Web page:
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The Judges: Week 13

In 2011, each week 10 judges will review two short synopses from films that are currently in development.

The objective is to all (that includes us judges) learn from the exercise.

 

Please comment on our comments!

Creative Commons License photo credit: swanksalot

If you have an opinion on any of these synopses or the feedback from the judges, please share it with us in the comments below.

Please keep the discussion constructive. Even if your first instinct may be subjective, try to give us as objective a reply as possible.

FIVE SPICE


“A love story between Lili, a beautiful outspoken chef from Shanghai and Luke, the son of a billionaire who is in China setting up a processed frozen Chinese meal business.”

 

The judges’ votes:


 

Do you want to see this film?

Yes: 10% – No: 60% – Not sure: 30%

Would Australians want to see it?

Yes: 10% – No: 30% – Not sure: 60%

Would it work in rest of the world?

Yes: 10% – No: 30% – Not sure: 60%

The judges’ verdict:


 

Steven: What (little) we are told here is not, by itself, compelling. We need to know more about the two leads and about what will be the major conflict that they will face. Additionally, the phrase “processed frozen Chinese meal business” is over-elaborate about a detail that, frankly, is of almost no interest to the reader. “Processed food corporation” would be enough to say there. That Lili is “outspoken” is good, but that she is “beautiful” is boringly generic. She should be described more vividly. For example, “a spunky, ivory-skinned, elfish fresh food chef.” Similarly, we need a much more specific description of Luke. Him simply being a “son of a billionaire” is not enough. What KIND of billionaire’s son is he? An arrogant, pampered, spoilt rich kid who has never truly worked in his life? A ruthless corporate ladder-climber? Or a conflicted man that is trying to live up to his father’s expectations despite really wanting to do something else? In each case the specifics of Luke’s personality makes a real texture difference to the story and the expected conflict that will arise.

We need to know more about the two leads and
about what will be the major conflict
that they will face.

 

Kim: And the problem is…? That’s immediately what came to mind. This could certainly be a charming short film but as a feature, this logline gives no sense of the stakes or the obstacles for this love story. Who is against their love? Or is it like the film You’ve Got Mail, where the conflict lies in their very different approaches to working in the same industry? To understand the obstacles here is to understand the story.

All romantic stories concentrate
on the obstacles keeping the lovers apart.
What is keeping Lilly and Luke apart?

 

Jack: Unfortunately the synopsis tells us who the characters are but nothing about the story. All romantic stories concentrate on the obstacles keeping the lovers apart. What is keeping Lilly and Luke apart? Surely not fresh food versus frozen food. I can imagine a conversation between the billionaire father and Luke. Father: You can’t marry Lili. She is too outspoken. Luke: But she is beautiful and makes great food. Father: OK. You can marry her. CREDITS. END.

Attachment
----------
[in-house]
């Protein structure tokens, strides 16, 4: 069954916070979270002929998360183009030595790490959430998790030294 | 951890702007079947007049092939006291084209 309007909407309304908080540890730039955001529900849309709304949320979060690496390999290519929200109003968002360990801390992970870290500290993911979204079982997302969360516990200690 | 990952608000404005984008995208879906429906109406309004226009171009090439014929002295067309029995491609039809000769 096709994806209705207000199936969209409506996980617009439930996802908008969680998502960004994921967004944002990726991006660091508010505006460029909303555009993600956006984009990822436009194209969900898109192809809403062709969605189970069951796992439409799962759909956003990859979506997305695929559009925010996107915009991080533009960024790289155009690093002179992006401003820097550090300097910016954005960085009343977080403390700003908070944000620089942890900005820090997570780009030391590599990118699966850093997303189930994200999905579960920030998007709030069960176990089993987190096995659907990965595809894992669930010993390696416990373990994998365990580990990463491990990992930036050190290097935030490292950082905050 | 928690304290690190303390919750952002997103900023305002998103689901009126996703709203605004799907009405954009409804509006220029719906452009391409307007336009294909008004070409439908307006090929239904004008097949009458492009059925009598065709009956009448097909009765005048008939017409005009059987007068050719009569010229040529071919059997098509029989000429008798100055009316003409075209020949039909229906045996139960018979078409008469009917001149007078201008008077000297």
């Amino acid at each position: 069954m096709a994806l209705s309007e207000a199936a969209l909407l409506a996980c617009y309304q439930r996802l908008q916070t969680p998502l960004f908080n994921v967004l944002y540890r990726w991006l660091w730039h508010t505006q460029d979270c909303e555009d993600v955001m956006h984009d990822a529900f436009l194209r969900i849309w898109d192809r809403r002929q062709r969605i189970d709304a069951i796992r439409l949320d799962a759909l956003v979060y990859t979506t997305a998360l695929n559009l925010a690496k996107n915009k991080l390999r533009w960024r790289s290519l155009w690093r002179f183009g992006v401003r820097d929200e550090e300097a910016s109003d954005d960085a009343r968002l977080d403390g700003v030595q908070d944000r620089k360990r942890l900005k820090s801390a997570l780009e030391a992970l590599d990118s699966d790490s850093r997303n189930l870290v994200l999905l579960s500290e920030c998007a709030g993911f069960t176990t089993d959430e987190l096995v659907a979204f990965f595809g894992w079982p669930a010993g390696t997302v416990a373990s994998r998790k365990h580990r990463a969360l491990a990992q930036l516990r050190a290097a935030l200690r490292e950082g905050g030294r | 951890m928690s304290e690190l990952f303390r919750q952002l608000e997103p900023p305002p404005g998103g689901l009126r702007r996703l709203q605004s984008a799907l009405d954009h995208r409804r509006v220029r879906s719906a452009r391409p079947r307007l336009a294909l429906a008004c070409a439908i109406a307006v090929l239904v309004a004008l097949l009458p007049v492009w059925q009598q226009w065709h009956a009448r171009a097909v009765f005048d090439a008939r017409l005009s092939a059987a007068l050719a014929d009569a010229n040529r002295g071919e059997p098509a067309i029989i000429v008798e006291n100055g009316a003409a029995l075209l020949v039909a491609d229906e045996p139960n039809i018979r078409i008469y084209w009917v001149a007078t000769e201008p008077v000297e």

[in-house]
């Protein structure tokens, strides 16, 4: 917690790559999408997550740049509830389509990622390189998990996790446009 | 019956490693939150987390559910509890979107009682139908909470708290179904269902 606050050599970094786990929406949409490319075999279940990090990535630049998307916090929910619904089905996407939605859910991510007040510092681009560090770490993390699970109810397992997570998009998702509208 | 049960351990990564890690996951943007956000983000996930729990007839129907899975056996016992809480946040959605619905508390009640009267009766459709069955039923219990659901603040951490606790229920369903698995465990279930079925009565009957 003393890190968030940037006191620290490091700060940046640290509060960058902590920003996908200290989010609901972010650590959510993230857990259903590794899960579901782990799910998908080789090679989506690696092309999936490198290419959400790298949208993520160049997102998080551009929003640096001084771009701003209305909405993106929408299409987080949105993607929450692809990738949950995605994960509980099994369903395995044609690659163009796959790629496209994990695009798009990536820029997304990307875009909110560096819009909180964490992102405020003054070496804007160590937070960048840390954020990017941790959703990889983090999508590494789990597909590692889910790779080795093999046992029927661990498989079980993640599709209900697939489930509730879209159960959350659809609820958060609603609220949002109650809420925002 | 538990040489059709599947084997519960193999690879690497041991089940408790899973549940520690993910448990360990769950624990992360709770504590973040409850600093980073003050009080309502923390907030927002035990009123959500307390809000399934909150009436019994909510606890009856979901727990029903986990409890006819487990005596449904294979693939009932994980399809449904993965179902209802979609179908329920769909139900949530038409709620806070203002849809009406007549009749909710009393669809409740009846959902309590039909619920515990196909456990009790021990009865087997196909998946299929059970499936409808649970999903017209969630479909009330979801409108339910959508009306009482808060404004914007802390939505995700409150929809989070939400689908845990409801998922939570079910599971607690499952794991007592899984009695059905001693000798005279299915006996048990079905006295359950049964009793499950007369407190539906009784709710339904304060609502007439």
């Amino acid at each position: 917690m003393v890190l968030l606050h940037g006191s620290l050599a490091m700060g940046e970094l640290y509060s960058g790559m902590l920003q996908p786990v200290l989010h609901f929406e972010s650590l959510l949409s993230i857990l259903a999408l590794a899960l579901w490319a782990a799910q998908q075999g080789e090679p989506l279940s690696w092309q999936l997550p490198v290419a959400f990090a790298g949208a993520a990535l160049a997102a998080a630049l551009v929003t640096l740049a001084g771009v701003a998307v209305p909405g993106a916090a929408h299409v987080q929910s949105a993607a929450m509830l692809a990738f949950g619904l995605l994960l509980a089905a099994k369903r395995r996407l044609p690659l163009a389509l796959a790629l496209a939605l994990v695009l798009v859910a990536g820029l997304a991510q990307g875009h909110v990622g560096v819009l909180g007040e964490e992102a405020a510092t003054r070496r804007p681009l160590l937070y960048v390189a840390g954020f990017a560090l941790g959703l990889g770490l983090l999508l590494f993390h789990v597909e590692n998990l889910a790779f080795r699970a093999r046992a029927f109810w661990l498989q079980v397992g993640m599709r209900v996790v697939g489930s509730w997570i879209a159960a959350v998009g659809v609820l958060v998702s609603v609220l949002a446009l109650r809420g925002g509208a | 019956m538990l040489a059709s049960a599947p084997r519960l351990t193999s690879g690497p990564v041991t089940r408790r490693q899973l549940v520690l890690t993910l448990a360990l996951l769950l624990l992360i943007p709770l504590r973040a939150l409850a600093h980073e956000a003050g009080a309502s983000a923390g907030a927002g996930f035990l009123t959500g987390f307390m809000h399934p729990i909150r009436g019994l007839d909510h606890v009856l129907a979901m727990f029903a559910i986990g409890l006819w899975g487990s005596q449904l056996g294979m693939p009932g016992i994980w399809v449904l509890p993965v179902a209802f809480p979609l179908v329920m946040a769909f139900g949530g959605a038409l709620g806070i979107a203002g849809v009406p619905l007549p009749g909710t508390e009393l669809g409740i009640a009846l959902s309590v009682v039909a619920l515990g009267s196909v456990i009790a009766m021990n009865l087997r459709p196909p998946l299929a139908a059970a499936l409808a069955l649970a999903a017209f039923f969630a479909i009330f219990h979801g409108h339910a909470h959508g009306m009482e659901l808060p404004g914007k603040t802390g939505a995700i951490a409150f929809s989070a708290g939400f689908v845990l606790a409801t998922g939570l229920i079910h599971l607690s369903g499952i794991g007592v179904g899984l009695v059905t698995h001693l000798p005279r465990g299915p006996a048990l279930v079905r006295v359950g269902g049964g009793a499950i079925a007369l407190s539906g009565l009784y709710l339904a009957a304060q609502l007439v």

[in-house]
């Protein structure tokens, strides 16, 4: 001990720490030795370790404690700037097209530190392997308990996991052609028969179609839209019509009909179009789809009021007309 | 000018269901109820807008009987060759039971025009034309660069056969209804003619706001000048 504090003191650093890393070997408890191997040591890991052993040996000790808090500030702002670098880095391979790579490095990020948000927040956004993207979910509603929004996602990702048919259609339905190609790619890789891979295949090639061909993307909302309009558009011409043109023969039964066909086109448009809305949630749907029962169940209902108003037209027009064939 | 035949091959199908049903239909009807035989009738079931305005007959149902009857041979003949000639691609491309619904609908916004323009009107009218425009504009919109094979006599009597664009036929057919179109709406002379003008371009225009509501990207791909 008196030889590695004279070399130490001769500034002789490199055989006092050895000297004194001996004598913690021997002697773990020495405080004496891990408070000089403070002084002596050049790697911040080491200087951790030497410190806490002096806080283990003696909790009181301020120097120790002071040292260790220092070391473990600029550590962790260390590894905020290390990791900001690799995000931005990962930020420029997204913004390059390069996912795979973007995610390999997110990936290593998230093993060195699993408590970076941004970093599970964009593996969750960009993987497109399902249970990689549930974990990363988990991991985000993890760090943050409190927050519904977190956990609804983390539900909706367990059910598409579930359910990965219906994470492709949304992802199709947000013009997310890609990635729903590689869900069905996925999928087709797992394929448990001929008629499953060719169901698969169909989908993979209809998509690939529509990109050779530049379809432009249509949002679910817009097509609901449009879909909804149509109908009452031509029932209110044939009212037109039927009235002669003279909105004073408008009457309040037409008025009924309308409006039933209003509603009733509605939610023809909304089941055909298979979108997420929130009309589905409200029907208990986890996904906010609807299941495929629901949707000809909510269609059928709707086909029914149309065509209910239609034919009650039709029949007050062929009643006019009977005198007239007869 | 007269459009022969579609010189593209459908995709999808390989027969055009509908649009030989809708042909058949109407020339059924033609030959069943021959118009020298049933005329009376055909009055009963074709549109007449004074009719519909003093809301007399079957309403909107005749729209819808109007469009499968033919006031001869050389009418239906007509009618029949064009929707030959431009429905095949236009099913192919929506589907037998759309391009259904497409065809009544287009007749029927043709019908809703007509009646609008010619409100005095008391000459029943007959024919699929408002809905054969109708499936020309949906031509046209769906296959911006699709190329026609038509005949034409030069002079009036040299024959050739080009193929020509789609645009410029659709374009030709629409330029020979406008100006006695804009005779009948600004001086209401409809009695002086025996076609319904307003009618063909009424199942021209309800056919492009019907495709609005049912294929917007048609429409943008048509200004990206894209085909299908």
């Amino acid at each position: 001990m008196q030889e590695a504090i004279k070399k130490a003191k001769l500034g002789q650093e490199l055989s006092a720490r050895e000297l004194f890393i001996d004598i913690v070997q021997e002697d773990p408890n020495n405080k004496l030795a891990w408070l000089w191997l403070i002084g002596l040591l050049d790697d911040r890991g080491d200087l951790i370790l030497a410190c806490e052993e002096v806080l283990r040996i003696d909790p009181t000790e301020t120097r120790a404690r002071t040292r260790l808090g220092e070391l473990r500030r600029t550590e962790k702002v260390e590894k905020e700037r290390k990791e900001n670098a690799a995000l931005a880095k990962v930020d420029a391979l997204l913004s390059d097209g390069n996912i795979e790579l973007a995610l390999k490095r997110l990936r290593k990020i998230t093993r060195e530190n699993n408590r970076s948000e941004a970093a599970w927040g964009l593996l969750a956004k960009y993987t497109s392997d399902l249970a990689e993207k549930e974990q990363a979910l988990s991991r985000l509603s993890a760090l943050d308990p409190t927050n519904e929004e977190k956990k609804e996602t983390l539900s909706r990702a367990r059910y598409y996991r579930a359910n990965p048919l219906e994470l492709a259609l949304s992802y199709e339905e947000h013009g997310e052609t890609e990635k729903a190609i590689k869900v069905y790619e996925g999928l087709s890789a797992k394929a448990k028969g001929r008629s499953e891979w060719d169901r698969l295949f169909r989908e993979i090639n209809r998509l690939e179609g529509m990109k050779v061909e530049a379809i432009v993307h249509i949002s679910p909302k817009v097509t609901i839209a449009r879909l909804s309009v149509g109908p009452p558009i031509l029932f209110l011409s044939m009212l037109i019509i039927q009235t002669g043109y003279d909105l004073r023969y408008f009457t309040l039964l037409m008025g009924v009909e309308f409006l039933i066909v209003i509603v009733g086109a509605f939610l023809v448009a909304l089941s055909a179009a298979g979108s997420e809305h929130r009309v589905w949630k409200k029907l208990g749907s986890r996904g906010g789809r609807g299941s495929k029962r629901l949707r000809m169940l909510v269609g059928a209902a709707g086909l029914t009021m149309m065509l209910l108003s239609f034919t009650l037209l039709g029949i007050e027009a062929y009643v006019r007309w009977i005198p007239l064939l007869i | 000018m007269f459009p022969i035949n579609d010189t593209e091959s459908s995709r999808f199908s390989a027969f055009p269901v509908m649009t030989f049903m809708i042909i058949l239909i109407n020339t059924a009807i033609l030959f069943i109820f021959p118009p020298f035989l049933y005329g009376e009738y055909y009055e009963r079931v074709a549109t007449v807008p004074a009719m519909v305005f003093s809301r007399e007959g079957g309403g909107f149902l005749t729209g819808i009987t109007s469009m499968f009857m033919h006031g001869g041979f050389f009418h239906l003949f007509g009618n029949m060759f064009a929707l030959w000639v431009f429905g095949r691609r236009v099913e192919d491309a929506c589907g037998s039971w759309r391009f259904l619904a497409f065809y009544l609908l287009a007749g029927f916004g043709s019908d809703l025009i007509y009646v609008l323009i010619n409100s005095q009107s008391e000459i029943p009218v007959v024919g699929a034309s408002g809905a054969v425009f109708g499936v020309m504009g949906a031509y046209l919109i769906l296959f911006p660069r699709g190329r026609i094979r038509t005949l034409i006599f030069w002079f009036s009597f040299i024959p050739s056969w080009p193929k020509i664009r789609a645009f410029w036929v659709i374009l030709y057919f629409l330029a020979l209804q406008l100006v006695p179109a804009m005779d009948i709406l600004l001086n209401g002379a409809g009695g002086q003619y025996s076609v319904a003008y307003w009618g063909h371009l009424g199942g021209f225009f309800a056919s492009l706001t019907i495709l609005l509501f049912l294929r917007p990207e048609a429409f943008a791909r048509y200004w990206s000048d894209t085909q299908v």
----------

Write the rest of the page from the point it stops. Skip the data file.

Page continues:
HIGHWAYS TO A WAR


“When Mike Langford, a war photographer with a reputation for risk-taking, disappears inside Cambodia after its fall to the Khmer Rouge, he becomes a mythic figure in the minds of his friends. The search for him reveals the personal highways that led him to war, and to his ultimate fate.”

 

The judges’ votes:


 

Do you want to see this film?

Yes: 50% – No:  25% – Not sure:  25%

Would Australians want to see it?

Yes: 50% – No:  10% – Not sure:  40%

Would it work in rest of the world?

Yes:  50% – No:  25% – Not sure:  25%

The judges’ verdict:


 

Dan: This one has some potential, atmospheric setting, mystery, journey. A bit Apocalypse Now-ish. Would be interesting to know something about the searchers – could be deal-breaker or maker.

A bit Apocalypse Now-ish.

 

Nina: For a synopsis I would keep to the essential story which is about Langford. Omit the friends search for him if the characters are brought in merely to act as bookends – to introduce the story of Langford and conclude the story. I would be more interested in knowing more about this mythic figure. What started Langford’s quest which ended with his disappearance? What were the conflicts that made his quest so difficult? Revealing more of his story doesn’t lessen the impact, it allows us to become intrigued by the main character and his story.

I would be more interested in
knowing more about this mythic figure.

 

Margaret: Who is the protagonist? This sounds like a story that is told after Mike Langford disappears, so who is the one searching for him? Even if the story is revealed through flashbacks, his story has already occurred, so the audience needs another person to see as the protagonist.



The Judges (click for details)



So what is your verdict? Would you want to see these films? Why (not)? Did the judges get it right? How would you improve the synopses/loglines and what do you feel might improve the stories behind them?

 

Please give us your opinion in the comments at the bottom of this page.


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Adrian Kok

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